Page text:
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Probably because the book was published by Clement Malassis, and perhaps he was a forefather of that whimsical Frenchman, Poulet Malassis, who published for Banville, and Baudelaire, and Charles Asselineau. It was a bad reason. More likely the mere cheapness attracted me. Curiosity, not cheapness, assuredly, betrayed me into another purchase.

Hugo's claims had been previously disproven, but now Banville and Gautier were declared to be warmed up dishes of the ancient world; Baudelaire was a naturalist, but he had been spoilt by the romantic influence of his generation. Cependant there were indications of the naturalistic movement even in poetry. I trembled with excitement, I could not read fast enough.

Or when he finds himself alone, pressing his lips into the depth of the flowers as the curtain gives the finale to the scene with the whispered "l'amour"! These are moments of a real lyrist, and would match any line of Banville, of Ronsard, or of Austin Dobson for delicacy of touch and feeling, for freshness, and for the precise spiritual gesture, the "intonation" of action requisite to relieve the moments from what might otherwise revert to commonplace sentimentality.

Catulle Mendès, a perfect realisation of his name, with his pale hair, and his fragile face illuminated with the idealism of a depraved woman. He takes you by the arm, by the hand, he leans towards you, his words are caresses, his fervour is delightful, and to hear him is as sweet as drinking a smooth perfumed yellow wine. All he says is false the book he has just read, the play he is writing, the woman who loves him,...he buys a packet of bonbons in the streets and eats them, and it is false. An exquisite artist; physically and spiritually he is art; he is the muse herself, or rather, he is one of the minions of the muse. Passing from flower to flower he goes, his whole nature pulsing with butterfly voluptuousness. He has written poems as good as Hugo, as good as Leconte de Lisle, as good as Banville, as good as Baudelaire, as good as Gautier, as good as Coppée; he never wrote an ugly line in his life, but he never wrote a line that some one of his brilliant contemporaries might not have written. He has produced good work of all kinds "et voil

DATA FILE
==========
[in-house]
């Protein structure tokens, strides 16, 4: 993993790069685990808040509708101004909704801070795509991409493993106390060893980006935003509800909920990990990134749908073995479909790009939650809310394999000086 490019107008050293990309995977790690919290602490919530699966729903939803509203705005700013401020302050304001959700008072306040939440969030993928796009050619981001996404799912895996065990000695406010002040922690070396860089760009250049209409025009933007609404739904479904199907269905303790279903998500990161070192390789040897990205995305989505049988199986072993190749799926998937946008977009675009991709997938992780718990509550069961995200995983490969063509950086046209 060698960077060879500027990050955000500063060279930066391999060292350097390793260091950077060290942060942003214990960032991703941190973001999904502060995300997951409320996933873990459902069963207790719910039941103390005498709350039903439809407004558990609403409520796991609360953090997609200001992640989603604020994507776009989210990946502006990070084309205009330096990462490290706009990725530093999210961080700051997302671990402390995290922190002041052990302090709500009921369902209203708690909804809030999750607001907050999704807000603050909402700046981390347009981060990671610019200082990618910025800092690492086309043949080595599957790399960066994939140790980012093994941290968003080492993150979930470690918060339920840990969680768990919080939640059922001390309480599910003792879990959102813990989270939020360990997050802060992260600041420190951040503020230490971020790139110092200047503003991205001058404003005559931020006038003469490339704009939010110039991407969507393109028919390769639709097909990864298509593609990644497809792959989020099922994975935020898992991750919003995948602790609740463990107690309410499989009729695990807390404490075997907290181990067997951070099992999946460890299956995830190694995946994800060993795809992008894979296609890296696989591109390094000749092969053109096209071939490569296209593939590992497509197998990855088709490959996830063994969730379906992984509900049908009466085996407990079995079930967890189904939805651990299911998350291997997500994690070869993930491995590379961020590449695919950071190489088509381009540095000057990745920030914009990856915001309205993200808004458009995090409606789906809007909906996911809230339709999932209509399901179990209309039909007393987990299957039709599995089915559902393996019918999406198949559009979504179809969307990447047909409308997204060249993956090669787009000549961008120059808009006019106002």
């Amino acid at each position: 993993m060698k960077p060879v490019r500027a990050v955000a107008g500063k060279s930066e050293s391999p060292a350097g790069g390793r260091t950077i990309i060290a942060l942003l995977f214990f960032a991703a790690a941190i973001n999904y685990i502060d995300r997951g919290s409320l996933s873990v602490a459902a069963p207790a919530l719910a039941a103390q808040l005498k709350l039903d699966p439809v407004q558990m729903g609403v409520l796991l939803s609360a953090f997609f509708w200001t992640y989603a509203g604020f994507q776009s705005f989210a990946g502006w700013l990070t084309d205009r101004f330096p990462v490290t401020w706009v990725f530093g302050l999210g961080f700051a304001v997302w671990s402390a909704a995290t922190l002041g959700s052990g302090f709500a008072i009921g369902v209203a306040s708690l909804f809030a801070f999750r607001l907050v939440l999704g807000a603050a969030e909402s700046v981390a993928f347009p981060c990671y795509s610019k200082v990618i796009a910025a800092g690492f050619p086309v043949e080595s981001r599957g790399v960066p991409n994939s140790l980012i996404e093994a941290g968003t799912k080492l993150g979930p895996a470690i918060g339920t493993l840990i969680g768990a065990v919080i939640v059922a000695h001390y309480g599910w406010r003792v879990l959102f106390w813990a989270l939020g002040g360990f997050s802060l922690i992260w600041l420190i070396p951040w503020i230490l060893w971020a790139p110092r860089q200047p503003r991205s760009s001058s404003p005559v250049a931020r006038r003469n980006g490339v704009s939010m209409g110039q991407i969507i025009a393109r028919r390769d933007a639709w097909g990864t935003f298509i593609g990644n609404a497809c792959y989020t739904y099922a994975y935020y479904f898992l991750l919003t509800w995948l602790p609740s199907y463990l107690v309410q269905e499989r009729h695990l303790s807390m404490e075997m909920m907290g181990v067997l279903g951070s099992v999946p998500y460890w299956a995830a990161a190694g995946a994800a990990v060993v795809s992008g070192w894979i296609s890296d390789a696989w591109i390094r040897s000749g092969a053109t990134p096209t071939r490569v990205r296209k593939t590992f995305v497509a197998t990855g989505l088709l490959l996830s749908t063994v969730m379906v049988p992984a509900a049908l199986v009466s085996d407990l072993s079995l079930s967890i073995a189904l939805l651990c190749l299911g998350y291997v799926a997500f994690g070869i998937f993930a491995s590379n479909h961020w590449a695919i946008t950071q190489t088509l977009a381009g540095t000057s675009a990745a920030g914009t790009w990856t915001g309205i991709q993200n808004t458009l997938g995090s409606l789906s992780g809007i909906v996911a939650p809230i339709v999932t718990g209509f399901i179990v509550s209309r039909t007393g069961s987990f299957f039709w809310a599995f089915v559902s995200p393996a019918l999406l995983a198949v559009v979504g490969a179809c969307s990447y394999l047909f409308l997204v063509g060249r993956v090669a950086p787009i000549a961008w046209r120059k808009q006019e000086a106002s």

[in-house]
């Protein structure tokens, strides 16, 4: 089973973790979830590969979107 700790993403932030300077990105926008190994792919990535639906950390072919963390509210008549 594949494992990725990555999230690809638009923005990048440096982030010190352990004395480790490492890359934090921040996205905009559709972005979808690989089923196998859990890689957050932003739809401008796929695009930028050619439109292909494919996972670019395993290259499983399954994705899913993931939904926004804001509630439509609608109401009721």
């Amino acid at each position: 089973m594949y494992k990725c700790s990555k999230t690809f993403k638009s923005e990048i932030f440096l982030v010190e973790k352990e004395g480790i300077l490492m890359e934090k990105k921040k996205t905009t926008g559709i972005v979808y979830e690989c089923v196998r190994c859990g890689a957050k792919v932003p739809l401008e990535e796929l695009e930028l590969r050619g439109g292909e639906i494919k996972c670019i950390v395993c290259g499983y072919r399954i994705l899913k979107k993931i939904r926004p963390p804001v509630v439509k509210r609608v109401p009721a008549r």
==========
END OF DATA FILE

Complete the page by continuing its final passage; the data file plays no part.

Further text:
What immortality would be gained by the destruction of one half of his magnificent works, what oblivion is secured by the publication of these posthumous volumes. To return to the Leconte de Lisle. See his "Discours de Réception." Is it possible to imagine anything more absurdly arid? Theodore de Banville. At first I thought him cold, infected with the rhetorical ice of the Leconte de Lisle.

Hugo's claims had been previously disproven, but now Banville and Gautier were declared to be warmed-up dishes of the ancient world; Baudelaire was a naturalist, but he had been spoilt by the romantic influence of his generation. Cependant there were indications of the naturalistic movement even in poetry. I trembled with excitement, I could not read fast enough.

Théodore de Banville, the youngest poet of a famous generation now nearly extinct, and himself a sure and finished artist, knocked off, in his happiest vein, a few experiments in imitation of Charles of Orleans.

What immortality would be gained by the destruction of one half of his magnificent works; what oblivion is secured by the publication of these posthumous volumes. To return to the Leconte de Lisle. See his "Discours de Réception." Is it possible to imagine anything more absurdly arid? Théodore de Banville. At first I thought him cold, tinged with the rhetorical ice of the Leconte de Lisle.

Surely it was a gracious inspiration that selected this shady park as thePoets’ Cornerof great, new Paris. Henri Murger, Leconte de Lisle, Théodore de Banville, Paul Verlaine, are here, and now Sainte-Beuve has come back to his favorite haunt.

Hugo had perhaps ventured to place the pause between the adjective and its noun, but it was not until Banville wrote the line, "Elle filait pensivement la blanche laine" that the cæsura received its final coup de grâce. This verse has been probably more imitated than any other verse in the French language.